One of the big things I’m passionate about (and you may have gathered this) is the demystification of children’s literature. Of literature, really, of the breaking down of the fear of it and the awe of it and the preconceptions of it. Doing my MA in Children’s Literature (with the rather superb department at Roehampton) was one of the greatest things I did. It helped give me confidence in talking about this great love of my life – and it gave me confidence in dealing with that great love of my life. I genuinely think that in a way it gave me my voice.

Voice. That’s a big thing in children’s literature. You’ll hear a lot about it everywhere, in agents wishlists and in reviews. The voice. We search for it because it is a way to connect with something. It is not about what is said (as we all know, an unreliable narrator can shift and spin the narrative to their own ends) but rather it is about how it is said. How a word is in the text and how it touches the left and right space of that word. How a story aches to be complete, and how it rages against being fenced in. How a paragraph can be everything and nothing and a world can be caught in that space between where it starts and ends.

So I want you to think about voice, I think, in the next book you’re reading. But I don’t want you to stop at the voice of the words inside the book. I want you to think about the whole of the book, the sense of it. I want you to taste it. I want you to push at it and find your space in it.  I want you to hold that book in your hand, be it a picture book you’re reading with your children, or a dystopia you’re devouring on the commute, and think about how it feels in your grip. About the sense of it, about the emotion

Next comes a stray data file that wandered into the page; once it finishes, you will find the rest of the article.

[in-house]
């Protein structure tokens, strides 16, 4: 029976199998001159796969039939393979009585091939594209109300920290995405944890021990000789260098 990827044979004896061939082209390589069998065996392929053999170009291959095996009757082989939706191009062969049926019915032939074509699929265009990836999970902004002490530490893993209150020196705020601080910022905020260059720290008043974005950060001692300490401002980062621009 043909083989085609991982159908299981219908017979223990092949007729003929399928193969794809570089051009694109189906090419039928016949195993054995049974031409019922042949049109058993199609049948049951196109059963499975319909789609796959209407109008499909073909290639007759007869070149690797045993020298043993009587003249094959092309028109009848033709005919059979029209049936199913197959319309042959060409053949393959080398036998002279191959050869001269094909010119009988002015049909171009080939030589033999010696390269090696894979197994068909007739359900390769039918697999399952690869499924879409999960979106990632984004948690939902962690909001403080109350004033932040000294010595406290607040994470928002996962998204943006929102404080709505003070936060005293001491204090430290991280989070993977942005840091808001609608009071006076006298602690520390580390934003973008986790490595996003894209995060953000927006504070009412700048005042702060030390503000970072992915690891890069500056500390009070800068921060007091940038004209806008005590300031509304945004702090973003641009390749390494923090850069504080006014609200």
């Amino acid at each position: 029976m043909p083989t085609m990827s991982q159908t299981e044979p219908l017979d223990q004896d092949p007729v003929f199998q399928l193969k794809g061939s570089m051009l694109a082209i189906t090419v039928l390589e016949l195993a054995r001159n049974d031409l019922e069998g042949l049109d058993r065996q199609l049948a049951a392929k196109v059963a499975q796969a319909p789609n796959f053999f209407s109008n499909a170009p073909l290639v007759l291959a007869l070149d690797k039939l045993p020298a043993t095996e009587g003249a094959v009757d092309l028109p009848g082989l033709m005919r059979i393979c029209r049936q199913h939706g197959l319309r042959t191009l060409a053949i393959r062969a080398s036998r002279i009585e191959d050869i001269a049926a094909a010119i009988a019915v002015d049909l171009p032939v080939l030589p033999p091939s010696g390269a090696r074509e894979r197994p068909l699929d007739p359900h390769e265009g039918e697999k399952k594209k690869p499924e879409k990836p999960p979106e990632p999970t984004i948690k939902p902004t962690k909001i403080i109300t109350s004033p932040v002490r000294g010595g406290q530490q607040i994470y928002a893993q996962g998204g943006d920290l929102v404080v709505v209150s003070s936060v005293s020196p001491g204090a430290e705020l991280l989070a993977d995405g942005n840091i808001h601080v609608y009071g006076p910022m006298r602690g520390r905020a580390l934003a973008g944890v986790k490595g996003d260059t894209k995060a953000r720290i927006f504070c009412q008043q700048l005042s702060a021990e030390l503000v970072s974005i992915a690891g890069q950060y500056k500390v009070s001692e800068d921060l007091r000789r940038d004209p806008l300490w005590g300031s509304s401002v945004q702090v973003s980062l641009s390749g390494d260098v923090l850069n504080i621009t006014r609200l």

Because I believe that understanding and being able to touch literature, to feel it, makes you strong. Being able to understand how you feel about something makes you powerful. Your voice is constructed of a thousand shards of you and the discovering of that voice is maybe one of the hardest things in the world to do. But it’s also one of the most valuable.

The understanding of voice, the experience of voice can give you your voice.

This is why literacy matters. This is what it can do.

This is what it does. 

Roofs in children’s literature

Let’s talk about roofs. Niche, I know, but something that’s sort of starting to needle at my imagination and what with a visit to Oxford yesterday, and my current reading of (the incredibly lovely) Rooftoppers, I thought it was an appropriate time to explore this.

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See, the thing about roofs is that they’re inacessible, usually. They are places that people can’t get to, not easily, and they’re everywhere. And I think sometimes we can miss that, because we’re simply so used to seeing them. They are always there. Every building has them. They are invisible through their visibility.

But, I think, not everywhere has them quite like Oxford.

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Down the Rabbit Hole

Just a quickie heads up for you, but have you heard about Down The Rabbit Hole ? It’s a radio show whose pilot debuted this week, and you can read a bit behind the scenes here. And it is ACE. Seriously, go and listen to it and wallow in it. My congratulations to all concerned. It was a pleasure to hear your smart and passionate thoughts, and the legitimacy and respect with which you treated children’s literature was a genuine joy.

(PS – Laura Dockrill’s reading aloud is very, very splendid).

(PPS – And it features The Etherington Brothers! Excitement!).

(PPPS – And THE WORST WITCH)